Technology, and robots in particular, have always got something of a bad rap in science fiction. Whether they’re trying to destroy us in The Terminator, trying to imprison us in The Matrix, or going mad with power in 2001: A Space Odyssey, often they’re viewed as something to be feared.
Of course these representations are reflections of our own fears of technology. Whether it’s television, computer games, the internet, mobile phones, or Facebook all have had to undergo a rite of passage whereby they are blamed for all of societies ills before becoming a normal part of everyday life.
Her explores a potential future technology of personalised operating systems (think a more advanced version of SIRI). In it we see the lonely Theodore (Joaquin Phoenix) trying to get to terms with parting from his wife. Comfort comes from a new OS called Samantha (Scarlett Johansson) whose personality has been specifically programmed for him.
The film itself is a meandering exploration of their relationship and the impact it has on those around him. It is reminiscent of episodes of Charlie Brooker’s television series Black Mirror which took similar technological premises and tried to drive them towards their natal solutions.
The film hinges on the fact that we buy into the fact that in the future we will form friendships/relationships with artificial intelligence. If that feels far-fetched, consider for a minute the relationships you may already have with characters in on-going book, tv, or film series. Now consider that someone programmed their personalities into a game for instance. Perhaps you could talk with characters such as Han Solo or Buzz Lightyear and they would respond in a way in-keeping with their personalities.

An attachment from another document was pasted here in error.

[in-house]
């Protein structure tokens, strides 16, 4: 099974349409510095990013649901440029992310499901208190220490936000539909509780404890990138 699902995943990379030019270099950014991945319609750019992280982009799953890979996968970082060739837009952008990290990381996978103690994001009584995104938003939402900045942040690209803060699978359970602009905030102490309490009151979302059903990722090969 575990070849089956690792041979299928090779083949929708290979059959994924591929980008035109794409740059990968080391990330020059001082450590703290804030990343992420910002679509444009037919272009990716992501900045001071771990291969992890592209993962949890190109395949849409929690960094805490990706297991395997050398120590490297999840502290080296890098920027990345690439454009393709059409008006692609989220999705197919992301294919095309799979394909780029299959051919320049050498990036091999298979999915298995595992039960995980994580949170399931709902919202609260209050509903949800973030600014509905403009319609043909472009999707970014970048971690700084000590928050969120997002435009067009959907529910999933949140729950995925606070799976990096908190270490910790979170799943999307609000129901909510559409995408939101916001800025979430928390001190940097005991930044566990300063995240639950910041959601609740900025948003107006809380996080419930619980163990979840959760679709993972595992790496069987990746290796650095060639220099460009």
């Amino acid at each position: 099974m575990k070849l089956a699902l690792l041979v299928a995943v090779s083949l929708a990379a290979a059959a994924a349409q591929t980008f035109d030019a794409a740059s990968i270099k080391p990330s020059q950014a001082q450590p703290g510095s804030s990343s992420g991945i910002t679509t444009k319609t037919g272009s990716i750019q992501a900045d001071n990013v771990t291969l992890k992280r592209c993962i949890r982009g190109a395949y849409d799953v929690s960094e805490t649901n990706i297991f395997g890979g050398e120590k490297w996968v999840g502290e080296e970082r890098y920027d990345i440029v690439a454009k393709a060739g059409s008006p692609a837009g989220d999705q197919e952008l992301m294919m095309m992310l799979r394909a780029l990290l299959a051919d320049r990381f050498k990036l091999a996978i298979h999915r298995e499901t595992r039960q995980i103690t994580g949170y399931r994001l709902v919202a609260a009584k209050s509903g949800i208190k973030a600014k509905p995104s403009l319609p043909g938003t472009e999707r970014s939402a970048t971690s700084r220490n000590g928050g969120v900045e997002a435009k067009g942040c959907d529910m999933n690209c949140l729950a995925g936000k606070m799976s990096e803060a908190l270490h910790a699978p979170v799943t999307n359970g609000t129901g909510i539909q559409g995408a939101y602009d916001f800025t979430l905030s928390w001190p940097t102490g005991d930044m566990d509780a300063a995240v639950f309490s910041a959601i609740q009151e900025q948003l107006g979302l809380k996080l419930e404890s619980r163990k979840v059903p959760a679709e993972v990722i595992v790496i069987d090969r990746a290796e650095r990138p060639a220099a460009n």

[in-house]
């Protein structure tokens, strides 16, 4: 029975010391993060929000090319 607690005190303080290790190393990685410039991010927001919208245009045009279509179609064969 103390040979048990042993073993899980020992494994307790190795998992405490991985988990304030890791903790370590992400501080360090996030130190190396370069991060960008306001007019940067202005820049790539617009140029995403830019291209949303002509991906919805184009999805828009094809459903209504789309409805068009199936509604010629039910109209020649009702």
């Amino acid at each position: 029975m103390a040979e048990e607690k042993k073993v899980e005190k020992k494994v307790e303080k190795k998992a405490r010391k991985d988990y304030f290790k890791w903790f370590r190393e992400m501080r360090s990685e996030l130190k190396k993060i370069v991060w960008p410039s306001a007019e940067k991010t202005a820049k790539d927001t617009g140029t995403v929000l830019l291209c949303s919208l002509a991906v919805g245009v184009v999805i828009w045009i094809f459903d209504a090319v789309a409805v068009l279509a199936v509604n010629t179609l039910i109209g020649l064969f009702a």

In Her, Theodore forms more than just a friendship with Samantha, the relationship takes a romantic twist. In that sense not only does it explore our relationship with technology, but also whether it’s possible to have a relationship with someone not physically there? Again, on the surface this may seem like a ridiculous concept but the film does a great job of not allowing us to think that way, and anyone who has ever had to rely on technologies such as Skype to keep in touch with a loved one can easily empathise with the main characters’ prediciments.
Her then is that most rare of things, a film which allows space for the audience to think about the issues it is raising. Yes, it is about a man’s relationship with an operating system, but it is also about our own relationship with technology, the way technology might be driving us apart, the pain of long-distance relationships, and the pre-programmed responses we often use with one another.
It is a poetic, meandering film which trusts its audience to stay with it and take seriously often surreal and seemingly ludicrous situations. A creative, imaginative piece is definitely worth seeking out.